There are no safety guarantees in settings like the Boston Marathon, especially with terrorism adapting to security protocols, Russian 'Alpha' Special Forces team-veteran and vice-president of its International Association Aleksey Filatov told RT.
And since this tragedy, the worst terror attack in the US since
9/11, has revealed major domestic security gaffes, and it would
become hard for anyone to speak against whatever anti-terror
initiative President Obama comes up with, Filatov also
RT: Can you give an overall expert assessment of what has happened, from a security standpoint? Could this terrorist act have been averted?
AF: I think what happened in Boston was definitely a terror act. And despite the fact that expert analyses showed the explosives to be of quite low yield, I think the terrorists have achieved their objectives. The American public, and world public as a whole were struck by the news and the pictures of what took place in Boston. So, in terms of the terrorists’ desire to strike panic into everyone’s hearts – they were successful. To discuss the negligence of the American special services in this situation would be unbecoming, unprofessional and, frankly, stupid. We know that the last serious terrorist attack on American soil had happened way back in 2001. Such a long stretch of time since, given the number of enemies and the attitude toward the US in many parts of the world, shows how effective US security services are at what they do. I’d just like to say that giving a 100 percent guarantee of safety in such a situation is virtually impossible. Terrorism changes, it adapts with time to the norms and security protocols of its targets. To secure a 1-2 kilometer track completely in this scenario is next to impossible.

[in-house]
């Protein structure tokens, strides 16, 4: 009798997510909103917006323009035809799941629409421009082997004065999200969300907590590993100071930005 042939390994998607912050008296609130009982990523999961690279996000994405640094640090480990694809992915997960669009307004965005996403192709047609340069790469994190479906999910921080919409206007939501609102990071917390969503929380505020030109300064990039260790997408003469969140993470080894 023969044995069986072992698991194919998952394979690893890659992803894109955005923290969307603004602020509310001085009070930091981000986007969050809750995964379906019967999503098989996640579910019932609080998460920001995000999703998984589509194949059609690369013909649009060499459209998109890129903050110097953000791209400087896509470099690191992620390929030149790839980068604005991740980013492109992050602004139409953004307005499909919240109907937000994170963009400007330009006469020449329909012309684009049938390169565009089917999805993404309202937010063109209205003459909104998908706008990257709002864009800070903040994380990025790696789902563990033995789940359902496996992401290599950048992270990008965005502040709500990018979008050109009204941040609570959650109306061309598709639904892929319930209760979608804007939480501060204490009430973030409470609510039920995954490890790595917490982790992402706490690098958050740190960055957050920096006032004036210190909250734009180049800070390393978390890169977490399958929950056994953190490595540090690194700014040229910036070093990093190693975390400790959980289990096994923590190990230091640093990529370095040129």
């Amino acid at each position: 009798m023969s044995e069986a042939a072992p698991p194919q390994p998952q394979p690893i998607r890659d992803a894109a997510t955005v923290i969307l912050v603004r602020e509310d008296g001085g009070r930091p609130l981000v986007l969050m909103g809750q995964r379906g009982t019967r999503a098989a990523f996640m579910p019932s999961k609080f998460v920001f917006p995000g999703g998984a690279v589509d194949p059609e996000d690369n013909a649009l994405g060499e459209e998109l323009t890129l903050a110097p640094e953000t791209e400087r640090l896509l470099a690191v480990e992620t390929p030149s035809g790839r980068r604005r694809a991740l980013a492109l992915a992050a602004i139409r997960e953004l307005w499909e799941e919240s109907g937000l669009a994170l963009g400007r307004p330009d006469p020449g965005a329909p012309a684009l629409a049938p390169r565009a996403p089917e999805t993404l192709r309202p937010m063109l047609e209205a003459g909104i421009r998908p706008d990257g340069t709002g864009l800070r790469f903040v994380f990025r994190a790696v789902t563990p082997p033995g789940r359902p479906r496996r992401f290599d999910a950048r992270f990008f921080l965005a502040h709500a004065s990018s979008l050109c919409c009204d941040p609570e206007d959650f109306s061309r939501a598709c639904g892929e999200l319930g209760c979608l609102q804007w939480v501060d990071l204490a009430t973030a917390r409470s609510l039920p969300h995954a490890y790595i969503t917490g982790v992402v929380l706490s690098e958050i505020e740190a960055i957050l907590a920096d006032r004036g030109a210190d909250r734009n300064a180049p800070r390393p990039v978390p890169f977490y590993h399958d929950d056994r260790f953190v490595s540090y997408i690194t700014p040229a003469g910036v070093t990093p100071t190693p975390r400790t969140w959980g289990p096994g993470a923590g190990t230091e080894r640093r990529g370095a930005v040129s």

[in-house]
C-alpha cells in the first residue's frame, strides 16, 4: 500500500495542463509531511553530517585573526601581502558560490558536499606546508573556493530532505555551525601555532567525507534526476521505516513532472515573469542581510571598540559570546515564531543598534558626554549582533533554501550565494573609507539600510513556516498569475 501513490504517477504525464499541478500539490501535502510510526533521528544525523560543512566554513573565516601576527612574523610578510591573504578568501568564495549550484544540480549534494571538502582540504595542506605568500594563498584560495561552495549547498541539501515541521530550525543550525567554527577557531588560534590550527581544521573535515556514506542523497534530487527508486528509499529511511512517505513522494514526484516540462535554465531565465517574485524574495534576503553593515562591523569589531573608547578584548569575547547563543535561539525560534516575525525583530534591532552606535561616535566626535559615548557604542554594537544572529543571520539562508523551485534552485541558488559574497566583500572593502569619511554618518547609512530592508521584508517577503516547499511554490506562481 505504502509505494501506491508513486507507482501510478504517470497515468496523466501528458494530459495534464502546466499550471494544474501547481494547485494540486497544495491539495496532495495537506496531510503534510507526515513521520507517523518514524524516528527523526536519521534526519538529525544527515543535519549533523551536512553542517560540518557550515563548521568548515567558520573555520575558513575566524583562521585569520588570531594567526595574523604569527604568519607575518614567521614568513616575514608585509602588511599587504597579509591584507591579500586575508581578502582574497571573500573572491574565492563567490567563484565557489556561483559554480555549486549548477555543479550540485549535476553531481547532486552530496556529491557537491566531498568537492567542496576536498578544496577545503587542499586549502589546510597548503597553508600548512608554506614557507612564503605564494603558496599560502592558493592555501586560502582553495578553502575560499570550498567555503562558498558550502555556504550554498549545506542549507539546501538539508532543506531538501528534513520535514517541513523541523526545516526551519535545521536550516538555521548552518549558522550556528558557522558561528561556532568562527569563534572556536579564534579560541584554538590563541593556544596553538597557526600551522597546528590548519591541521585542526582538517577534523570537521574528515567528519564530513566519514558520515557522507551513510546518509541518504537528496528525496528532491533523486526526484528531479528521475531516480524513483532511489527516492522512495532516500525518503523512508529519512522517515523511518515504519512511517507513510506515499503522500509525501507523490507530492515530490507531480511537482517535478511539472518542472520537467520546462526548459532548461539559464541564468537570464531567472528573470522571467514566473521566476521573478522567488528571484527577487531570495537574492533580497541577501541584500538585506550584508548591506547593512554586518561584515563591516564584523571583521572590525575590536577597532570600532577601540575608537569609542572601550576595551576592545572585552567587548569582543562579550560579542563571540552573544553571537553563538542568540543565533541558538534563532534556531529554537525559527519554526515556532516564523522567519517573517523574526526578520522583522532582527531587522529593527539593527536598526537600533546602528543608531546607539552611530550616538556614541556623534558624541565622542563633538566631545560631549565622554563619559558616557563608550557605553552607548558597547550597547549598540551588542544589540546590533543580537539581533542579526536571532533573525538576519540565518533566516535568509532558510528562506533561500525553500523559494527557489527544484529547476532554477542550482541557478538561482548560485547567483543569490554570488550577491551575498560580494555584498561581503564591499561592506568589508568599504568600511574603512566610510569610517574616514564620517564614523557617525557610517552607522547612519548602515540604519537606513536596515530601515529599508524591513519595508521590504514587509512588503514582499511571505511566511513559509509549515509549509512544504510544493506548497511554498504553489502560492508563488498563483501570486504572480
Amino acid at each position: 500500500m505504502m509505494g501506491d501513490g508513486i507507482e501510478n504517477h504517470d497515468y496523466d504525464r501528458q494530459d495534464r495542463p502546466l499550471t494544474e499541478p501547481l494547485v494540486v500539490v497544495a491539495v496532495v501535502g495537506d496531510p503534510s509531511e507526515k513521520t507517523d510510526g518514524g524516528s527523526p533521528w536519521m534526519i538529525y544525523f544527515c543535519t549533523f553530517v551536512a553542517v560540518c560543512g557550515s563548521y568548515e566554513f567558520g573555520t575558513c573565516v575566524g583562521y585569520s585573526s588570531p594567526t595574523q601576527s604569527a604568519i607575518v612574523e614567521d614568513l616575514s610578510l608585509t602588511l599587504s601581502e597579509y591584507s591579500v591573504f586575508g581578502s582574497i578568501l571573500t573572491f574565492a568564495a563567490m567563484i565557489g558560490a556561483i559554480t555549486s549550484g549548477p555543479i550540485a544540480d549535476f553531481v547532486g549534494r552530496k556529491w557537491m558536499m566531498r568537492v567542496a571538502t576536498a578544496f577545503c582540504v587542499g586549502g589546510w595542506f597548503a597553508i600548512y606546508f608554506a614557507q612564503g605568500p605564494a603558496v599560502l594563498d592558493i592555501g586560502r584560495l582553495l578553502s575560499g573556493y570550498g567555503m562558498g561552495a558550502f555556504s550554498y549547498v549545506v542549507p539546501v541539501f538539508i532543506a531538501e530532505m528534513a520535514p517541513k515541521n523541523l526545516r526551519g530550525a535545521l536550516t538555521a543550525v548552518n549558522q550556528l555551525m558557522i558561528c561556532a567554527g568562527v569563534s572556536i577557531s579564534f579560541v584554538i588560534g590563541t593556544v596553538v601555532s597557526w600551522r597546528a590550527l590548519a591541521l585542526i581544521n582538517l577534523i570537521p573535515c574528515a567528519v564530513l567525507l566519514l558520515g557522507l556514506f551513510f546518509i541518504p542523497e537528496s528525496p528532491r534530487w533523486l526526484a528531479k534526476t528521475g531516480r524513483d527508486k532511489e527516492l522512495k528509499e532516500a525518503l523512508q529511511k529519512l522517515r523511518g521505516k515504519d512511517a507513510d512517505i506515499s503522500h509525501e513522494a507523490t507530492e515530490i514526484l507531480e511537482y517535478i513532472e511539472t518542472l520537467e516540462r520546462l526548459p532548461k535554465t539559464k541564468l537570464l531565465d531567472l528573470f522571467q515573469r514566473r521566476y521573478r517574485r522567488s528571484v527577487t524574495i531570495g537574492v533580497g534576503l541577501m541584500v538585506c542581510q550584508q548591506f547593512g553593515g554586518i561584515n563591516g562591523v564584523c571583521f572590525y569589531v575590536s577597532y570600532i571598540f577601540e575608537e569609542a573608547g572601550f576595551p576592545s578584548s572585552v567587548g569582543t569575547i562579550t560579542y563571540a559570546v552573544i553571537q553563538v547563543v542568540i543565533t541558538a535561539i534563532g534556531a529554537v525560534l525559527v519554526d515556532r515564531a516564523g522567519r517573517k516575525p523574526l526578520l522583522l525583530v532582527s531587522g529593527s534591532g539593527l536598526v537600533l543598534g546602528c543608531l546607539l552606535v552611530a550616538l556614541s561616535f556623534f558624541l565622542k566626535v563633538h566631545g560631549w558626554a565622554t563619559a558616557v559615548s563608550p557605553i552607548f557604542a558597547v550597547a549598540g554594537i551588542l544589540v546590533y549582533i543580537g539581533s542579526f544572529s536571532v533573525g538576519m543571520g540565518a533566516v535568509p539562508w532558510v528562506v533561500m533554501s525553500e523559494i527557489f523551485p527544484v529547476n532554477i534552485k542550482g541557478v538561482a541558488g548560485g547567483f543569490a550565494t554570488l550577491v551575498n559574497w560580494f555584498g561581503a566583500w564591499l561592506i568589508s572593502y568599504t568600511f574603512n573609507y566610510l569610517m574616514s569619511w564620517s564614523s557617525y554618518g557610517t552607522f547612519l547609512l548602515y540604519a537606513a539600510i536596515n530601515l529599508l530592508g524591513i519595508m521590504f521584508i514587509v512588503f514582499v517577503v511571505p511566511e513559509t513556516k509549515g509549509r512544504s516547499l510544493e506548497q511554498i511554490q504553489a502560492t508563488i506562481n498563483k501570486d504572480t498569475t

RT: Could you comment on the standard operating procedures, or the preventive measures normally in place under the given circumstances?
AF: The most effective intelligence and security agencies are those that work to prevent such things from happening. This is normally done by inserting agents into the suspected terrorist group, which in the end normally leads to an operation to arrest multiple members of the group before an attack is carried out – usually on the very day. Such cases are commonplace, but they are not advertised much. Major resources are spent on preparations for such undercover missions. As far as events like the Marathon go, there is normally a human shield of officers, coupled with sniffer dogs. But despite the manpower, these measures may not always be effective: dogs may not pick up the scent from distance as well as they do up close. The technical arsenal here is quite primitive, and to evade these cordons and avoid being picked up by dogs or detectors, is not an impossible feat for a trained terrorist.
RT: Could you speak a bit more about the kind of terrorist preparation that goes into something like this?
Well, from the simple construction and low yield of the
explosives, I can tell you that we should be looking out not for
the skill of the person carrying out the attack, but at the
intentions of its organizers. We shouldn’t take for granted the
fact that no one claimed responsibility. These things were meant to
detract attention from its true purpose and its real organizers. A
very low quantity of explosive was used – but the political impact
of the crime was absolutely huge. The entire world was watching.
Thankfully, not many casualties emerged, but that was not the
point. The explosion was planned to perfection; it happened at the